The case asks if the Medlen family, who argued that its pet was euthanized due to the negligence of an animal-control shelter, could seek damages for their emotional loss or whether they were limited to the (presumably much lower) economic value of the dog.

The court of appeals held that Texas law permitted a claim for emotional damages as an aspect of the “intrinsic value” of the dog as property. The court of appeals reasoned that Texas law had changed a great deal since 1891 (when the Texas Supreme Court first confronted this question) and that sentimental damages had been permitted for some other narrow classes of property claims. This court of appeals decision created a split with other Texas courts of appeals and triggered this petition for review, which attracted an understandable amount of press attention.

The Texas Supreme Court reversed the court of appeals. holding that Texas’s general common-law does not provide for the recovery of emotional-loss damages in this situation.

Justice Willett’s opinion (PDF) for the Court effusively acknowledges the important role that pets play in American society — noting that there are more pets than people in America, and four times as many pets as children.

But the Court chose to adhere to its 1891 decision in Heiligmann v. Rose, 16 S.W. 931 (Tex. 1891), that the value for the death of a dog was limited to “market value, if the dog has any” or some “special or pecuniary value to the owner, that may be ascertained by reference to the usefulness and services of the dog.” As the opinion explained, the Heiligmann test focuses on economic impact, not emotional loss.

Along the way, the Court distinguished Brown v. Frontier Theatres, Inc., 369 S.W.2d 299 (Tex. 1963), its prior case permitting recovery for the loss of some family heirlooms (such as a wedding dress and a pistol that had been passed down several generations). The pivot of the Court’s reasoning is on page 12 of today’s slip opinion:

An owner’s attachment to a beloved pet is more: It is emotional. Pets afford here-and-now benefits — company, recreation, protection, etc. — unlike a passed-down heirloom kept around chiefly to commemorate past events or passed family members.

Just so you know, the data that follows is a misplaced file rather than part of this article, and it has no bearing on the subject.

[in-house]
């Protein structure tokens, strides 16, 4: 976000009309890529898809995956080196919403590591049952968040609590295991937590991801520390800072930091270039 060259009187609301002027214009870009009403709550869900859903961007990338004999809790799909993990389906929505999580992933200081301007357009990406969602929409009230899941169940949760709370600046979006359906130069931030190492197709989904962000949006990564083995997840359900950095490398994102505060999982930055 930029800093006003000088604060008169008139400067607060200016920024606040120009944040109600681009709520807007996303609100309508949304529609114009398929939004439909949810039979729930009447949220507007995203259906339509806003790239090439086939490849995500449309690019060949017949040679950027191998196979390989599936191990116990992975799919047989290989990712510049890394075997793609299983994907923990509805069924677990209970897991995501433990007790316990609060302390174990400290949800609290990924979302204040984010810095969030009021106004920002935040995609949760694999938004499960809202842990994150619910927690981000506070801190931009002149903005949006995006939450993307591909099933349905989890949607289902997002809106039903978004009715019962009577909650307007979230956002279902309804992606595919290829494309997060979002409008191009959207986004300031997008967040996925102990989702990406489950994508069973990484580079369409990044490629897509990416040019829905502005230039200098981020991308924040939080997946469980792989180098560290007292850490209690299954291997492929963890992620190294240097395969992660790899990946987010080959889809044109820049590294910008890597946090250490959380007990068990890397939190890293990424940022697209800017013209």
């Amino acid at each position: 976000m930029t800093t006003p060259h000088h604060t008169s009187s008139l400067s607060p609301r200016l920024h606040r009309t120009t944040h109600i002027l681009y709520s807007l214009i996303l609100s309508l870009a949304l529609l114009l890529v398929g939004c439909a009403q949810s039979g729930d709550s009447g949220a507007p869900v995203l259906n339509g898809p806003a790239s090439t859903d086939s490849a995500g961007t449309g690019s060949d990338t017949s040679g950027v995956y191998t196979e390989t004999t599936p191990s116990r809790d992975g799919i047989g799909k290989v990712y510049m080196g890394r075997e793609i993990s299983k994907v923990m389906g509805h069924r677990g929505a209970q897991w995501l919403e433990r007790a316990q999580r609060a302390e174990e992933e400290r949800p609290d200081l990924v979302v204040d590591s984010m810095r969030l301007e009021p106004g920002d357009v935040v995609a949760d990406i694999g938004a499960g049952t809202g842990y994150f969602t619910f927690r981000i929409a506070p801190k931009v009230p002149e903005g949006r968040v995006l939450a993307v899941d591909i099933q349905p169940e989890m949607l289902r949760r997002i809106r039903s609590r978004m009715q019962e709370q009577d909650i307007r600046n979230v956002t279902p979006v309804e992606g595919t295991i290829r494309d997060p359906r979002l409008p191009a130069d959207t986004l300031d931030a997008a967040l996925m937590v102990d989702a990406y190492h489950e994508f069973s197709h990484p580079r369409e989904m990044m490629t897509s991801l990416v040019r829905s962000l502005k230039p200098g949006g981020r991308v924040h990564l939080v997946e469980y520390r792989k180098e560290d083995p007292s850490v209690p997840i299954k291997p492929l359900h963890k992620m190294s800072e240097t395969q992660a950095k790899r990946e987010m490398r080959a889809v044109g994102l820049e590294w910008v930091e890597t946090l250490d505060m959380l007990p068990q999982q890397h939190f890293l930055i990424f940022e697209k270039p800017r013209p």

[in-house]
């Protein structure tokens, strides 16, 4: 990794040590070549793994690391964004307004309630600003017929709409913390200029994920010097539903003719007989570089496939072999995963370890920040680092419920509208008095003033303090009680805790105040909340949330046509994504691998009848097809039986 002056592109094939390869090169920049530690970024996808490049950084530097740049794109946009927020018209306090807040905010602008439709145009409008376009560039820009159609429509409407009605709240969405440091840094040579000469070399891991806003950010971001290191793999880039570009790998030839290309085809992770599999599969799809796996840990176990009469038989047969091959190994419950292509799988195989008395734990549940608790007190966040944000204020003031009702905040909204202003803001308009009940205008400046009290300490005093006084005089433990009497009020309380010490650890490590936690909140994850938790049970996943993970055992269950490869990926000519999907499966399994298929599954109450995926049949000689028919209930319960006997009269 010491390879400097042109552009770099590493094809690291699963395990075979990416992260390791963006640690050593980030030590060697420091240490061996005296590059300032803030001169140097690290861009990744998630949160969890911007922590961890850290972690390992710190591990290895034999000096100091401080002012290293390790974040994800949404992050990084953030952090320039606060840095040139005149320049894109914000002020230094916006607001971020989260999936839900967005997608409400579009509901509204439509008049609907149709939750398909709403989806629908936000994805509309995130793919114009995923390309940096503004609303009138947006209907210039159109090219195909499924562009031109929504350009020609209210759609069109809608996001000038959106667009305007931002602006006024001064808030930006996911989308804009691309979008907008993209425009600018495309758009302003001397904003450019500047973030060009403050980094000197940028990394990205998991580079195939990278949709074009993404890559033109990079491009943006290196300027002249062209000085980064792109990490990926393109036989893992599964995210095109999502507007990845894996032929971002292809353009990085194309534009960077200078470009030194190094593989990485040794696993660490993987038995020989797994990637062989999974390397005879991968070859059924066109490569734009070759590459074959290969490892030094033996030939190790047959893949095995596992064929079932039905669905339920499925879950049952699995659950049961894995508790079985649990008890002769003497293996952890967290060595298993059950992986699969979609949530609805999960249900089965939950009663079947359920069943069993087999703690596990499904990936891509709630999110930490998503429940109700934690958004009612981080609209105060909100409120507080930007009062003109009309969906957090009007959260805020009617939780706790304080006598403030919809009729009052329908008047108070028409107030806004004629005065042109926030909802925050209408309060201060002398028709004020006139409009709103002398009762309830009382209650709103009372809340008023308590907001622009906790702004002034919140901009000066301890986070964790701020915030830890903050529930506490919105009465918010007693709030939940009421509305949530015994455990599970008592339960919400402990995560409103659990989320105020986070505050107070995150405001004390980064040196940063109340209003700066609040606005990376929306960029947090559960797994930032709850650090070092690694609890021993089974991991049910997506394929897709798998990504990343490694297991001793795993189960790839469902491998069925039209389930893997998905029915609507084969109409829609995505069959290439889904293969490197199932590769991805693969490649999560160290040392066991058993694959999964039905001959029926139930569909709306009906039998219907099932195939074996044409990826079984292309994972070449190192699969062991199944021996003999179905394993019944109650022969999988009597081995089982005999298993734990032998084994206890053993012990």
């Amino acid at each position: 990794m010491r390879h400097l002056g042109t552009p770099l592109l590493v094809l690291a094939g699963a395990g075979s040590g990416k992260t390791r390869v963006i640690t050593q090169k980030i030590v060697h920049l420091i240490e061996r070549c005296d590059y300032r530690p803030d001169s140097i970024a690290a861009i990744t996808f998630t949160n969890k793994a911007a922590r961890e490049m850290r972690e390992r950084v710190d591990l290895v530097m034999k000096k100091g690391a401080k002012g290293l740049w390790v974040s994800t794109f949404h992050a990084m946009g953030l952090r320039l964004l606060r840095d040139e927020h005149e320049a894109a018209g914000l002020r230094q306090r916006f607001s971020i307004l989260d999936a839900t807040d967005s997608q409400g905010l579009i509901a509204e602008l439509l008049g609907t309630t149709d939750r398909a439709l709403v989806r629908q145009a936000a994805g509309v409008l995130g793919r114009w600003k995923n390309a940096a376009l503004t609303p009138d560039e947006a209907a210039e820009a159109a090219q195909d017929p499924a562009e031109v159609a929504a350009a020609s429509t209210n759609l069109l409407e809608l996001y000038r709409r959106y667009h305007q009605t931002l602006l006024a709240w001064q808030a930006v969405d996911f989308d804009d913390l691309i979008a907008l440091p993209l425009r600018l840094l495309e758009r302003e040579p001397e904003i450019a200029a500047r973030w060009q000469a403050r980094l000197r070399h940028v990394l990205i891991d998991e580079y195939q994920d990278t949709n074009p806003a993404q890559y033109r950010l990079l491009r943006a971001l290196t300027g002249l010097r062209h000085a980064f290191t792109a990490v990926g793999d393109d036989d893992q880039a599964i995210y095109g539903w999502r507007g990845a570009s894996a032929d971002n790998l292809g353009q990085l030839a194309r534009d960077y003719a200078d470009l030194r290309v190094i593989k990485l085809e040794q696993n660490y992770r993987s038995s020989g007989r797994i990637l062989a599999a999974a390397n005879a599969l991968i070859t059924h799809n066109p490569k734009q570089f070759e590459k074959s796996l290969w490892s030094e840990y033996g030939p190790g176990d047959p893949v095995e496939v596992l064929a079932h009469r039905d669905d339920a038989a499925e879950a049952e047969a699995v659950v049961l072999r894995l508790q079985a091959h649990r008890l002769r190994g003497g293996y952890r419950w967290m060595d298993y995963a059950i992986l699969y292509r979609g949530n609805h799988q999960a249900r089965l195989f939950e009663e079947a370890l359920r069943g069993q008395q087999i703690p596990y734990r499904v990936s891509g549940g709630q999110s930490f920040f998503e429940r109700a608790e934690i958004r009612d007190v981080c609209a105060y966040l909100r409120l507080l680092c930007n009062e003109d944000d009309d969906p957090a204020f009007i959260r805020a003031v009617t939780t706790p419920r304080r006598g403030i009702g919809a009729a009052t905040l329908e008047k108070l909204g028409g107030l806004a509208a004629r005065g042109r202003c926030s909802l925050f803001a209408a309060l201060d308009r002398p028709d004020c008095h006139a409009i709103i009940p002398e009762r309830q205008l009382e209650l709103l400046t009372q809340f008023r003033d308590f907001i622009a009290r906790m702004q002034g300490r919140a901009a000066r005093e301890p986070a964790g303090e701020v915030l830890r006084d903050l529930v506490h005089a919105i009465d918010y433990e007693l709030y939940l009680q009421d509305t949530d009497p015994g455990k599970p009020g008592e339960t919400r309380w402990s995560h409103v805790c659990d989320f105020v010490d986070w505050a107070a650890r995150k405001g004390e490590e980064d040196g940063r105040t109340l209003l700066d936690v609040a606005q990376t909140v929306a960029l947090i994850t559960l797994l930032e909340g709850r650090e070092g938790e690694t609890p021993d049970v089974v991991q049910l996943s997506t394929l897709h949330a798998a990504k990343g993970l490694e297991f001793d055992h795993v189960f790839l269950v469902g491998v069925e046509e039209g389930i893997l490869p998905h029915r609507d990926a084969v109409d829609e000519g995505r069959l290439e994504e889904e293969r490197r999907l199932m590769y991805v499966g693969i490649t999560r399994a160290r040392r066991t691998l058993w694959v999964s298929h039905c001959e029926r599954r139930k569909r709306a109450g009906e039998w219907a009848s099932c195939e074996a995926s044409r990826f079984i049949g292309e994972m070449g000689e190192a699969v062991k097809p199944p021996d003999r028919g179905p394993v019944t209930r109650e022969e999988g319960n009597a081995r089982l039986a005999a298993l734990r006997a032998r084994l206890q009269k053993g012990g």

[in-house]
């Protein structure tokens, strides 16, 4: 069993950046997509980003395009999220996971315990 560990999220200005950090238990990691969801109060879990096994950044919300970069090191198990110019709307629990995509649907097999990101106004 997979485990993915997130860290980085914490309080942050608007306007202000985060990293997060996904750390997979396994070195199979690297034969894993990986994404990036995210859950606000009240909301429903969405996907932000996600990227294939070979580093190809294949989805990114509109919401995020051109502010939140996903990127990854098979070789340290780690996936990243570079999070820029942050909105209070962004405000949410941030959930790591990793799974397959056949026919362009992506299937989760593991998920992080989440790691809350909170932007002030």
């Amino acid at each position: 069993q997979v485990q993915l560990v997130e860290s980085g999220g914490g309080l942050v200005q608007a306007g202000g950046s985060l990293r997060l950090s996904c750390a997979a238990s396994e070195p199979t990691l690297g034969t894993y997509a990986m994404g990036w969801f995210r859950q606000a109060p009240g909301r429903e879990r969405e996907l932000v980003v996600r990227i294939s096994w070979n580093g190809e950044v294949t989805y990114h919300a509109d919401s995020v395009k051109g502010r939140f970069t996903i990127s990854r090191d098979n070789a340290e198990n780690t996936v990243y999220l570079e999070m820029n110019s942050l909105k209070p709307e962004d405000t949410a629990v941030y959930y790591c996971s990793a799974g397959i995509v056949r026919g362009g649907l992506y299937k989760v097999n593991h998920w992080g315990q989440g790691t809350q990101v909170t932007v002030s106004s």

This step echoes the tone of the opinion: Pets are so important it would be inappropriate for courts to try to measure their emotional loss in this manner.

The precise distinction that the Court offers from Brown is that pets have some measurable, current utility value while family heirlooms do not (although I suspect that the producers of “Antiques Roadshow” would tell you that the market value of many heirlooms exceeds the market value of your average much-beloved pet). (( One also wonders whether the pistol mentioned in Brown could still have offered protection from intruders. It would be a puzzling rule of law that a well-maintained antique — such as a family clock passed down through the years — has less value under the law than one of the same age and history that has fallen into disrepair. )) That distinction, taken in isolation, does not seem particularly satisfying as a way to explain the outcome here. (( As the Court notes later in the opinion, the Medlens posed the hypothetical that under the Court’s rule “they could seek sentimental damages if a taxidermied [pet] had been negligently destroyed” but not if a living pet had been. Especially in light of the Court’s holding here, I doubt that the Brown family-heirloom case could be stretched that far, but it is an excellent hypothetical. )) I would instead read this part of the Court’s opinion as a common-law court politely declining to extend Brown beyond family heirlooms, without quite confining it to its facts.